Judge Death was created by John Wagner and Brian Bolland debuting in Judge Death, by John Wagner and Brian Bolland, 2000AD Prog 149, dated 26th Jan 1980. This three part Judge Dredd story, Prog 149 to 151 was a huge hit. I’m not sure if 2000AD knew how popular it would prove as there were no covers dedicated to it. Covers came with the sequel Judge Death Lives, by John Wagner, Alan Grant and Brian Bolland, Progs 224 to 228.
Judge Anderson was introduced in Judge Death and in Judge Death Lives Death was joined by his three ‘brothers’ Fear, Fire and Mortis.
But who and what are the Dark Judges?
There are spoilers in this article for several stories, though I will deal with them out of publication order. Be aware there are spoilers for the current Judge Dredd story in 2000AD Dark Justice, which began in Prog 2015.
When he was introduced and we learnt he was from another dimension many readers assumed Death was an alternate version of Dredd, either Joe or Rico, from an alternate dimension. So his ‘brothers’ could very easily have been clone-brothers in the same way Joe and Rico were clone-brothers. However we learnt his origin in Boyhood of a Superfiend, by John Wagner and Peter Doherty, Judge Dredd Megazine 1.1 to 1.12 (1991).
Judge Death is Sidney De’ath, the son of a Dentist, who he murdered. He was taken in to his dimension’s version of the Academy of Law and became a successful Judge. In his dimension Judges still had Courts, without Juries of course, as well as dispensing immediate Justice as in our Mega-City One. It was in these courts that Sidney came to think of all life as a crime.
Clearly Sidney was deranged, however in his dimension the Judges were harsher than in Dredd’s dimension. He found three kindred spirits and the four of them were as harsh in their Judgement as possible. Sidney investigated an area of the City that had a particularly bad reputation and in their version of the Undercity he found two women with Psi abilities. With their magic Sidney and his friends were turned into the unliving monsters we have come to know.
And unliving they truly are. though almost certainly they are not truly spirits in a supernatural way. Created through Psi powers it would seem likely that they are actually Psi entities. That suspision is borne out by the fact that Psi Judges such as Anderson have always been some threat to the Dark Judges. For example Anderson can contain them in her mind to some degree. Death uses technology from his world including a Psi Shield which also backs up my suspicion.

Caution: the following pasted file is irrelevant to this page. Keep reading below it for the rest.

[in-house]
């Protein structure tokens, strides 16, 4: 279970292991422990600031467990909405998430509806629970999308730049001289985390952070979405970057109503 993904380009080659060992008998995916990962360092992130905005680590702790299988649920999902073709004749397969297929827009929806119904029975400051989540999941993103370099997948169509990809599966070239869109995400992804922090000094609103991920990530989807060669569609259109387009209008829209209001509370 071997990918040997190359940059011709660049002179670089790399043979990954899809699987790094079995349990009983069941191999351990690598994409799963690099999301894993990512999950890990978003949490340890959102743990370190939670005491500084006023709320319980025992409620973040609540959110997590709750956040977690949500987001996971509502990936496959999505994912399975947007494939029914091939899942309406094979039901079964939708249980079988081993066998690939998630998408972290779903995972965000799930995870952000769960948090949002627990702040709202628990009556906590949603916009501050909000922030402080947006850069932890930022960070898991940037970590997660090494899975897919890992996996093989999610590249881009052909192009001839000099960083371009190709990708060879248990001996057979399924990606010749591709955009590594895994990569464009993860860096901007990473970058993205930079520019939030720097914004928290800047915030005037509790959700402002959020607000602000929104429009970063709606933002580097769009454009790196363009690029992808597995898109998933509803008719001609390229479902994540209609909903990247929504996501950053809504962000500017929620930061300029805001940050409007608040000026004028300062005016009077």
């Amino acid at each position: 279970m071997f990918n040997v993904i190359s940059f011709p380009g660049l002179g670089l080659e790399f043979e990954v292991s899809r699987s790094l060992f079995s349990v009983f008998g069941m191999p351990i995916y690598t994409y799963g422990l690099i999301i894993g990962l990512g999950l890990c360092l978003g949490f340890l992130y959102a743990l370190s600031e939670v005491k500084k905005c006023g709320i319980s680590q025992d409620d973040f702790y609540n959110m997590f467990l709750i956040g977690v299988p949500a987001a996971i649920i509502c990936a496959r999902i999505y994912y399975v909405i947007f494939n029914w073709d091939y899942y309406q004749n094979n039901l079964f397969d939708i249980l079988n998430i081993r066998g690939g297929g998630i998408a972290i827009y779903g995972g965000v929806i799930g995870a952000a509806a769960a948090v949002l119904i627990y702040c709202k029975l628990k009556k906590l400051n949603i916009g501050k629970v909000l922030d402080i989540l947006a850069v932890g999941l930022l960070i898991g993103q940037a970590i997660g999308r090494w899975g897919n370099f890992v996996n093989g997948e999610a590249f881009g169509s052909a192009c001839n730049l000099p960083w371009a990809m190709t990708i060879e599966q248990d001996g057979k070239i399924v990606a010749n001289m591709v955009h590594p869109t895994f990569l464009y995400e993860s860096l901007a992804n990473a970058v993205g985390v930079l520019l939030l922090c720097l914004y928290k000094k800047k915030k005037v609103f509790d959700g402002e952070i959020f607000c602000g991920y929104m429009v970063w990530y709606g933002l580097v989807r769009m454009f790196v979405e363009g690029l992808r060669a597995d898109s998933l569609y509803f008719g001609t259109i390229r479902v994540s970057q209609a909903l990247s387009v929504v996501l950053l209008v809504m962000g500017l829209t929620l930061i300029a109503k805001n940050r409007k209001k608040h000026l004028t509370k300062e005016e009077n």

The four Dark Judges are not the only beings from Deadworld that Dredd and Anderson have faced. In Necropolis, by John Wagner and Carlos Ezquerra, Progs 674 to 699 (1990), we were introduced to the Sisters of Death, Phobia and Nausea. These, in life, had been the two Psis that had created Judge Death and his brothers (this story was published before Boyhood of a Superfiend.
These two creatures are very powerful and can bridge the dimensions, linking Deadworld with the world of Judge Dredd. They used the clone Kraken to assist them in invading Mega-City One and taking control. Kraken was posing as Dredd at the time, with the knowledge of the Council of Five, Dredd was believed to be dead. To bridge the dimensions they need a conduit, in Necropolis they used Psi Judge Agee.
Judge Death began as a character that was to be taken seriously, a dark vision of Dredd. Several stories however made him little more than a comedy. In Boyhood of a Superfiend he lived in a boarding house with the extremely myopic Mrs Gunderson. In The Wilderness Days, by John Wagner and Frazer Irving, Judge Dredd Megazine 209 to 216 (2002) Death was wandering the Cursed Earth and in many ways doubted his rule of all life being a crime. In many ways the character was weakened by being treated lightly, though on the whole I enjoyed Boyhood of a Superfiend.
The cross over story Judgement on Gotham, by John Wagner, Alan Grant and Simon Bisley (1991), featuring Judge Dredd and Batman used Judge Death as comedy relief. Similarly the story The Three Amigos, by John Wagner and Trevor Hairsine, Judge Dredd Megazine 3.2 to 3.7 (1995) Judge Dredd, Mean Machine Angel and Judge Death worked together in a rather unrealistic way. These stories are considered canon in Judge Dredd continuity so in no way can be completely ignored.
John Wagner returned the Dark Judges to their original menacing form for Day of Chaos, art by Colin MacNeil and Henry Flint, Progs 1779 to 1782 and 1786. In that story only Judges Fear, Fire and Mortis appeared. They were foiled not by Judge Dredd but by another of his arch nemesis P J Maybe.
Judge Death resurfaced in Prog 2015 in Dark Justice. seeking out his brothers. We don’t know how or why yet but in Prog 1912 we discovered he was aboard the space ship Mayflower, on which 4000 of the richest citizens were evacuating Mega-City One in search of a better life on a new colony. Meanwhile in Mega-City One Judge Anderson entered the mind of the injured Judge Logan, finding he was possessed by The Sisters of Death, Nausea and Phobia.
That story continues in Prog 1913, published 14th of February, I’ll be previewing that issue on Friday.